functions of autonomic ganglia
visceral motility, control of smooth and cardiac musculature, secretion of glands
what type of cells are sensory ganglia cell bodies?
round pseudounipolar cell bodies
pseudounipolar cell bodies are completely ensheathed by what?
satellite cells
function of satellite cells
nutrition, insulation, metabolic and structural support
autonomic ganglion cells have what type of cell bodies?
multipolar cell bodies
autonomic motor neurons are surrounded by...
satellite cells
main components of CNS
spinal cord, brain stem nuclei, cortical brain structures
major cell type of cerebral cortex
pyramidal cells
pyrimidal cell apical dendrites stretch to where?
pial surface
pyrimidal cell basilar dendrites branch in which direction?
horizontally
pyramidal cells occupy which cerebral cortex layers?
3rd and 5th
what types of cells are found ONLY in the caudal frontal cortex?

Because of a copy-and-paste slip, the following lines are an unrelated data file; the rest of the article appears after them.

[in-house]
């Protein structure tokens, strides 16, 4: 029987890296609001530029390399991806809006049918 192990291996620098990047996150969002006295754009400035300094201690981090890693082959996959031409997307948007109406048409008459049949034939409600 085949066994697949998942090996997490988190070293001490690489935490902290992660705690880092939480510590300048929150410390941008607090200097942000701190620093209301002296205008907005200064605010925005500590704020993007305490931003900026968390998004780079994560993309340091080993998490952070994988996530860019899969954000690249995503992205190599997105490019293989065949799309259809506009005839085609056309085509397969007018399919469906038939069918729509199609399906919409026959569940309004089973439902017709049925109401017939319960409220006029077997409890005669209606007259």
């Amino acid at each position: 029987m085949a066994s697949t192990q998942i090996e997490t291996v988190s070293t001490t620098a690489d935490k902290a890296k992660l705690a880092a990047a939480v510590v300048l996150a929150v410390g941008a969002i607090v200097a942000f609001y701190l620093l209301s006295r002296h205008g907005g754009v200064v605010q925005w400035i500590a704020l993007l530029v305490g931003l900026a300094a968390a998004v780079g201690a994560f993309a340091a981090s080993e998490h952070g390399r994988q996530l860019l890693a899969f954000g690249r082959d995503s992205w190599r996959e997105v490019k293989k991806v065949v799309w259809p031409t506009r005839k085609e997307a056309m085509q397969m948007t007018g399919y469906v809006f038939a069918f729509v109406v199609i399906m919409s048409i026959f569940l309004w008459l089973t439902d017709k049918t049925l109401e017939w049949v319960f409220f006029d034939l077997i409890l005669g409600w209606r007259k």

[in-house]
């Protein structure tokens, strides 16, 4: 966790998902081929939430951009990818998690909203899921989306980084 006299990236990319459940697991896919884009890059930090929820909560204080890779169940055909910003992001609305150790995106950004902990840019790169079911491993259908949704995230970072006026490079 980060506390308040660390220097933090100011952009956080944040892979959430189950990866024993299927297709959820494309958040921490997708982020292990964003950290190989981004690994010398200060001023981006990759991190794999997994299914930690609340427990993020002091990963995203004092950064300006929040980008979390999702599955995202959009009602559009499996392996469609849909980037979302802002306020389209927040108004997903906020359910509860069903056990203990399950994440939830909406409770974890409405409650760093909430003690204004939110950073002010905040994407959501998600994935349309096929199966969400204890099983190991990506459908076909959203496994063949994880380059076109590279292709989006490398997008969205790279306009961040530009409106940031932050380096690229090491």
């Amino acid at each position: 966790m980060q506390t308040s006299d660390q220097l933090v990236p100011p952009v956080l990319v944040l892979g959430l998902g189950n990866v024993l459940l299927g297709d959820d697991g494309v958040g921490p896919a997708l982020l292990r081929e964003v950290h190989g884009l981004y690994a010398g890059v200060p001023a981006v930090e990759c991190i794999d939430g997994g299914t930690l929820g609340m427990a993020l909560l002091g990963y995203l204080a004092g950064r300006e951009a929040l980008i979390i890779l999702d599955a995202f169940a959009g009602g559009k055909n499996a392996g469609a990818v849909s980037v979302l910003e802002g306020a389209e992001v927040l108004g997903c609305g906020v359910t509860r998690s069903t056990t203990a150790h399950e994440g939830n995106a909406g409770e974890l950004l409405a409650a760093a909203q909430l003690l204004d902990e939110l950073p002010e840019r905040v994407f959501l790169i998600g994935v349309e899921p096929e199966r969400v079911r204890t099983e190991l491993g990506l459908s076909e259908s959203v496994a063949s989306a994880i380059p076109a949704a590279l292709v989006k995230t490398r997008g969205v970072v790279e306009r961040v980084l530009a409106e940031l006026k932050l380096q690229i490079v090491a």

giant pyramidal cells (of betz)
what types of cells, other than pyramidal, are in cerebral cortex?
fusiform, stellate, and granule cells
cerebellum has how many layers of cortex?
3
major cell of cerebellum
purkinje
what type of cell is in the deepest layer of the cerebellum?
granule cell
pyramidal cells occupy which cerebral cortex layers?
3rd and 5th
what is the only obvious structure in astrocytes with Nissl staining?
euchromatic nucleus
what types of cells are found ONLY in the caudal frontal cortex?
giant pyramidal cells (of betz)
pyramidal cells occupy which cerebral cortex layers?
3rd and 5th
how do astrocytes look different than neurons?
have light cytoplasm and smaller size
what types of cells, other than pyramidal, are in cerebral cortex?
fusiform, stellate, and granule cells
astrocyte processes extend between what?
blood vessels and neurons
cerebellum has how many layers of cortex?
3
what part of astrocytes cover large neural and vascular areas?
perivascular end feet